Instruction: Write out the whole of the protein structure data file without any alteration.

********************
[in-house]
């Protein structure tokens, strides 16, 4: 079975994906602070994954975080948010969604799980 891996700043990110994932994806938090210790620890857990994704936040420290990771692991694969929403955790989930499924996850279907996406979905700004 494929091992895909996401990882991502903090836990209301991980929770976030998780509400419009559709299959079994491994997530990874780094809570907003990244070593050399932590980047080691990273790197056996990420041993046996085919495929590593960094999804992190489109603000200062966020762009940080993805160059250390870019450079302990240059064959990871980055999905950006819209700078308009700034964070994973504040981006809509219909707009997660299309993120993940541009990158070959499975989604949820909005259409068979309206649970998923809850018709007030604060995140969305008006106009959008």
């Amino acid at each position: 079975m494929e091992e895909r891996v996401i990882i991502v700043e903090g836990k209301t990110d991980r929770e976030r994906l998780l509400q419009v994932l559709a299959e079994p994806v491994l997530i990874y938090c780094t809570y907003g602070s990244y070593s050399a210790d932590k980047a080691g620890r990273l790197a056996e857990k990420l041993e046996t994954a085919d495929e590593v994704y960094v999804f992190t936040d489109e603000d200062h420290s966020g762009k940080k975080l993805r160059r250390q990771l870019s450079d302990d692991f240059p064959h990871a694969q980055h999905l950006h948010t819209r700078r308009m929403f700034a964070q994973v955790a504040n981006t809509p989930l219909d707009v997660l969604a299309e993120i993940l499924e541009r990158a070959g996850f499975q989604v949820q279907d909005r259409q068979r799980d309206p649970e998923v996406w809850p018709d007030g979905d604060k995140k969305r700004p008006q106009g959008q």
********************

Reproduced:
[in-house]
């Protein structure tokens, strides 16, 4: 079975994906602070994954975080948010969604799980 891996700043990110994932994806938090210790620890857990994704936040420290990771692991694969929403955790989930499924996850279907996406979905700004 494929091992895909996401990882991502903090836990209301991980929770976030998780509400419009559709299959079994491994997530990874780094809570907003990244070593050399932590980047080691990273790197056996990420041993046996085919495929590593960094999804992190489109603000200062966020762009940080993805160059250390870019450079302990240059064959990871980055999905950006819209700078308009700034964070994973504040981006809509219909707009997660299309993120993940541009990158070959499975989604949820909005259409068979309206649970998923809850018709007030604060995140969305008006106009959008």
């Amino acid at each position: 079975m494929e091992e895909r891996v996401i990882i991502v700043e903090g836990k209301t990110d991980r929770e976030r994906l998780l509400q419009v994932l559709a299959e079994p994806v491994l997530i990874y938090c780094t809570y907003g602070s990244y070593s050399a210790d932590k980047a080691g620890r990273l790197a056996e857990k990420l041993e046996t994954a085919d495929e590593v994704y960094v999804f992190t936040d489109e603000d200062h420290s966020g762009k940080k975080l993805r160059r250390q990771l870019s450079d302990d692991f240059p064959h990871a694969q980055h999905l950006h948010t819209r700078r308009m929403f700034a964070q994973v955790a504040n981006t809509p989930l219909d707009v997660l969604a299309e993120i993940l499924e541009r990158a070959g996850f499975q989604v949820q279907d909005r259409q068979r799980d309206p649970e998923v996406w809850p018709d007030g979905d604060k995140k969305r700004p008006q106009g959008q």